Are vitamin B12 shots a safe, effective way to reverse deficiencies, boost energy, and even spur weight loss?
Vitamin B12 is known for two things: delivering energy and being found mostly in meat, which is why vegans and vegetarians often need to supplement. Now, though, more people are opting to get a B12 shot rather than boost their levels through more traditional means (e.g., a sublingual pill). And it's not just veggie-heads and people who know they're vitamin B12 deficient who are opting for these shots—anyone who's feeling sluggish, drowsy, or legthargic is giving it a whirl. But for people who don't have a deficiency, do B12 shots do anything? Or worse, could they be harmful?
"Research shows that when someone is deficient and you supplement—either through a pill or a monthly injection, administered by a doctor—there is an improvement in energy," says Ashley Barrient, R.D., of the Loyola Center for Metabolic Surgery and Bariatric Care, who administers the shots.
But credentialed doctors aren't the only ones administering B12 shots—and warranting patients aren't the only ones lining up for them. Log onto Groupon, walk into a medical spa, juice bar, weight-loss clinic, or even a beauty store and you may notice something: Everyone is making claims about B12: Boost your metabolism! Increase your energy! Lose weight!
And many (reportedly including Madonna, Justin Timberlake, and Charlize Theron!) swear that a prick or a pill is just the fast fix they need. The thought process: Supplementing (no matter your actual B12 levels) will increase energy. "That's not the case, though," says Barrient.
Why? Vitamin B12 is water-soluble: "When taken in excess, your body eliminates what it doesn't need," she says. So if you're not deficient, you're wasting your money. Most accounts from healthy people swearing by B12 boils down to a good ol' placebo effect: If you're told something works wonders, you'll likely to feel that it does, Barrient says.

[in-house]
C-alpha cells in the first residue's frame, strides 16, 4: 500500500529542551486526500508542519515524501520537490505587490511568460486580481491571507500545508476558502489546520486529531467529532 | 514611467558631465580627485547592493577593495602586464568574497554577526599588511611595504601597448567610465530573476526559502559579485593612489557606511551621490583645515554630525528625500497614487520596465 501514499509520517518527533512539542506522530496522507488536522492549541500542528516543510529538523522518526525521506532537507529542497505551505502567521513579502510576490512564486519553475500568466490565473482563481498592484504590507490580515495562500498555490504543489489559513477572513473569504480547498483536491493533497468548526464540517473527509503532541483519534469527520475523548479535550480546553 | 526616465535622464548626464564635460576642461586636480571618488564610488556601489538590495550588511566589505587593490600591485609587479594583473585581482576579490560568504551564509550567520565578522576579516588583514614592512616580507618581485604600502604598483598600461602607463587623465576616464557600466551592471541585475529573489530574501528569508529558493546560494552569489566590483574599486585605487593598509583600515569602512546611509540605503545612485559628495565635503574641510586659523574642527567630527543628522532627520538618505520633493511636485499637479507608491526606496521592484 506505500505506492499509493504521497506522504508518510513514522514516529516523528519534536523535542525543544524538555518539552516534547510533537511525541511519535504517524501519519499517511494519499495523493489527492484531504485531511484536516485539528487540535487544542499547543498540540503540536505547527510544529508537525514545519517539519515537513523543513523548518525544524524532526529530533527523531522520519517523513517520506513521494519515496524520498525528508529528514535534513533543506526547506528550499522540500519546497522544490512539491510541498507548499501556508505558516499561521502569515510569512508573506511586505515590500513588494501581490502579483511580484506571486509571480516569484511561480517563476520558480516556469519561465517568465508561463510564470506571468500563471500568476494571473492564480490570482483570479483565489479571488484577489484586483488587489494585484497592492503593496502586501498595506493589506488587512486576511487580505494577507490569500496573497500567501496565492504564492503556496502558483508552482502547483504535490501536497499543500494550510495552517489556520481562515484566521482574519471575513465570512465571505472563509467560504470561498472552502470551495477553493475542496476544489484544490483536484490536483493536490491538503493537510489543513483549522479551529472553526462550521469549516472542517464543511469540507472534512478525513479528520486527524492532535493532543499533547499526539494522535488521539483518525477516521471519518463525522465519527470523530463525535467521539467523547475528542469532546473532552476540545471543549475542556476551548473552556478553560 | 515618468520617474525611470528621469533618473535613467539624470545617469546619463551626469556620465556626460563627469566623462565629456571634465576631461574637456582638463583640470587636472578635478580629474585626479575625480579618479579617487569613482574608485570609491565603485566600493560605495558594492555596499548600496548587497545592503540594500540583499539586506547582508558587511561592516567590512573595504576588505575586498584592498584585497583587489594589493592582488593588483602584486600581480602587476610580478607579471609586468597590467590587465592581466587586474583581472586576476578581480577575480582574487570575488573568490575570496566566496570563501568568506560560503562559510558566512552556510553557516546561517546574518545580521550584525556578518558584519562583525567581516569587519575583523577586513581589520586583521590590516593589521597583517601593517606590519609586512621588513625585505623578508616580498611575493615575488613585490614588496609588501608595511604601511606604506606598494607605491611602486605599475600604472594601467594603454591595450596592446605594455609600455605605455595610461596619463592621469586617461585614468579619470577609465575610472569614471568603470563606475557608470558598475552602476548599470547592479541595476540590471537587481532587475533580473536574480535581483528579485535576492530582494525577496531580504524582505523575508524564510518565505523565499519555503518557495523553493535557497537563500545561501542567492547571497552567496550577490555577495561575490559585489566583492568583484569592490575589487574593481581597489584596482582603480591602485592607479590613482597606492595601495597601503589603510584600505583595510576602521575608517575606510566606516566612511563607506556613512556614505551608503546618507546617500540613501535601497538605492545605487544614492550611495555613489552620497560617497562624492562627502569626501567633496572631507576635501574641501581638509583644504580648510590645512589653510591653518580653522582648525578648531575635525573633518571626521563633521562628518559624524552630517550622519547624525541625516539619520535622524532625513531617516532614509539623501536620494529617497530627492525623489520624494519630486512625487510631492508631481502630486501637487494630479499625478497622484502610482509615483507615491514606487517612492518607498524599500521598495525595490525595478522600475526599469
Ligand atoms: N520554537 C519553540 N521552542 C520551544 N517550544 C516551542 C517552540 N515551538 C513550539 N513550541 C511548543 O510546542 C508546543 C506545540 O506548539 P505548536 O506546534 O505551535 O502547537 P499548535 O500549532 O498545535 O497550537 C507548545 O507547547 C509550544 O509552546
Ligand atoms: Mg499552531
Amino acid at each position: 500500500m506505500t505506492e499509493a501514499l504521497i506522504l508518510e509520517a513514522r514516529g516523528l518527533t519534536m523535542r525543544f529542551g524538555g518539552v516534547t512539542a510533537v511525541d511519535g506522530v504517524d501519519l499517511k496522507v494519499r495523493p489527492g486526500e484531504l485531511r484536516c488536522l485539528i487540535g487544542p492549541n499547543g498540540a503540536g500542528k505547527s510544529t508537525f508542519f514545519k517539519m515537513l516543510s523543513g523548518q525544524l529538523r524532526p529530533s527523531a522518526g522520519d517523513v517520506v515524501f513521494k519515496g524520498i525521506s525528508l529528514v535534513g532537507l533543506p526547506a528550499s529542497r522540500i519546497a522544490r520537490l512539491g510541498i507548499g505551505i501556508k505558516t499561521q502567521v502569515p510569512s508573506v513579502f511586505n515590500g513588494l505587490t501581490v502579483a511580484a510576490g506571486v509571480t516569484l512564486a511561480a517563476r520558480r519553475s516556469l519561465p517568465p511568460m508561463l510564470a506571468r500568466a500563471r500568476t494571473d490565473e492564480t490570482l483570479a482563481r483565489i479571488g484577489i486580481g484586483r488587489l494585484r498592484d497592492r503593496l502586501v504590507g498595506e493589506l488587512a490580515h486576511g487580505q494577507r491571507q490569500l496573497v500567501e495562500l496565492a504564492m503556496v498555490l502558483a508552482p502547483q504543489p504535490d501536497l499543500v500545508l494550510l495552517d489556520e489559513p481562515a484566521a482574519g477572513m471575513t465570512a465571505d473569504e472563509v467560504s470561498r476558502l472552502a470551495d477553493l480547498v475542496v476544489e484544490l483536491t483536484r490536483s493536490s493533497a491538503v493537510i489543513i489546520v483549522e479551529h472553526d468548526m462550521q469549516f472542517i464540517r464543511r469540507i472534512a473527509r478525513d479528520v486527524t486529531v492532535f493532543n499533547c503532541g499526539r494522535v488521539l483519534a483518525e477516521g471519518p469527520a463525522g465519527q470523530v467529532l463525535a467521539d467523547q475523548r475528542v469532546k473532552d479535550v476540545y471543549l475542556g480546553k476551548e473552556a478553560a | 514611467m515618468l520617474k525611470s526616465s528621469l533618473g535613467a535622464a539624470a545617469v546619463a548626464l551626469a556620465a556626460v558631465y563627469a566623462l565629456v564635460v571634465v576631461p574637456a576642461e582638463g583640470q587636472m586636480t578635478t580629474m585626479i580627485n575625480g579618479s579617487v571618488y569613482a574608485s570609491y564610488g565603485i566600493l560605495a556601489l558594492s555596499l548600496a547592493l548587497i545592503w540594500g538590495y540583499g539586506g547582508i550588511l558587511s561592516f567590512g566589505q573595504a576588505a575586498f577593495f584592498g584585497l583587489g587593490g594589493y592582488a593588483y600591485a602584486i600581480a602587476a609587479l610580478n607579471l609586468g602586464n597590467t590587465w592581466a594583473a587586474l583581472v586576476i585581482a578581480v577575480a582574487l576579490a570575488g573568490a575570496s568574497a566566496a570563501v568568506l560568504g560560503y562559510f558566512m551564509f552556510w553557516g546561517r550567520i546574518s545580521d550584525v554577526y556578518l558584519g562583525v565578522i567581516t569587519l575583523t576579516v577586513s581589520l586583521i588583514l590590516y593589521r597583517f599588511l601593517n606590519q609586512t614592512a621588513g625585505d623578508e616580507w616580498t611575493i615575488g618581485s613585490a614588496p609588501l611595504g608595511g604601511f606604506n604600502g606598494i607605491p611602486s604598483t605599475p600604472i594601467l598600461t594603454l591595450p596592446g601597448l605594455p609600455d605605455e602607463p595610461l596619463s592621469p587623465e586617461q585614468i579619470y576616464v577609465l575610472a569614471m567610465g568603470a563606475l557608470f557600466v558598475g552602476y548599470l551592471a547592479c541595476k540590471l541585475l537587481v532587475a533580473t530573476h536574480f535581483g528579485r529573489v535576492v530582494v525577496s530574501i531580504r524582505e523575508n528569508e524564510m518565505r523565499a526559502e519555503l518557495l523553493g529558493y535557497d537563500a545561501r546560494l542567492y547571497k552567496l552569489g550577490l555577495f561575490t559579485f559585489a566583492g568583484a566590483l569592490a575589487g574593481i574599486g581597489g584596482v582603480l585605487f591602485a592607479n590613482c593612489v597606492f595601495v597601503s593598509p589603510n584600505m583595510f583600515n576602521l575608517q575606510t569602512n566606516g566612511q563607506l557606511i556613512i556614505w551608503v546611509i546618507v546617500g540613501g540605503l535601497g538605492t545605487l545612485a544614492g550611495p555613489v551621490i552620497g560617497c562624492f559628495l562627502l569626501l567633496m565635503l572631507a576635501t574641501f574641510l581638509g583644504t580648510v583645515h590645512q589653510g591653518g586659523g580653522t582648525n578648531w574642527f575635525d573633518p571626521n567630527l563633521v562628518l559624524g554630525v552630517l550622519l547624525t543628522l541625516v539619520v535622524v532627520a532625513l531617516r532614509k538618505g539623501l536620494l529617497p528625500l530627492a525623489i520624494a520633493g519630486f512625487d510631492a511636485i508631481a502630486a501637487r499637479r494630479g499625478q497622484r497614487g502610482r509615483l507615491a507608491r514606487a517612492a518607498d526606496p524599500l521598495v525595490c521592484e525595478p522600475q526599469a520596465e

Are You B12-Deficient?
It's been widely reported that almost 40 percent of Americans could be B12-deficient, according to the Framingham Offspring Study. But if you look more closely at those numbers, you'll see that this study actually found that 39 percent of people had B12 levels in the "low normal" range—well above the accepted level of deficiency. In fact, the National Institutes of Health suggests only one to one and a half percent of people suffer from a shortage. Most of us take in enough from food—milk, eggs, fish, poultry, and fortified cereals (all of which are prominent in the American diet).
That's not to say everyone is safe from lagging levels. Some—vegetarians, vegans, people with Chron's or celiac disease, and those who abuse alcohol—are susceptible to low levels because of diet choices or absorption issues.
But don't succumb to a marketed solution off of a self-diagnosis. See your doc. Signs of low B12 levels (fatigue, weakness, sore tongue, tingling and numbness in your fingers and toes, difficulty walking, mood change, or memory loss) are also symptoms of other medical conditions, says Barrient.
Fallen for the craze (and worried your levels are in the clear)? B12 doesn't build up toxicity like some other vitamins can when taken in excess, says Barrient. That means that you likely won't see any negative side effects from too much. Like cellulite cream, it won't help, but it probably won't hurt.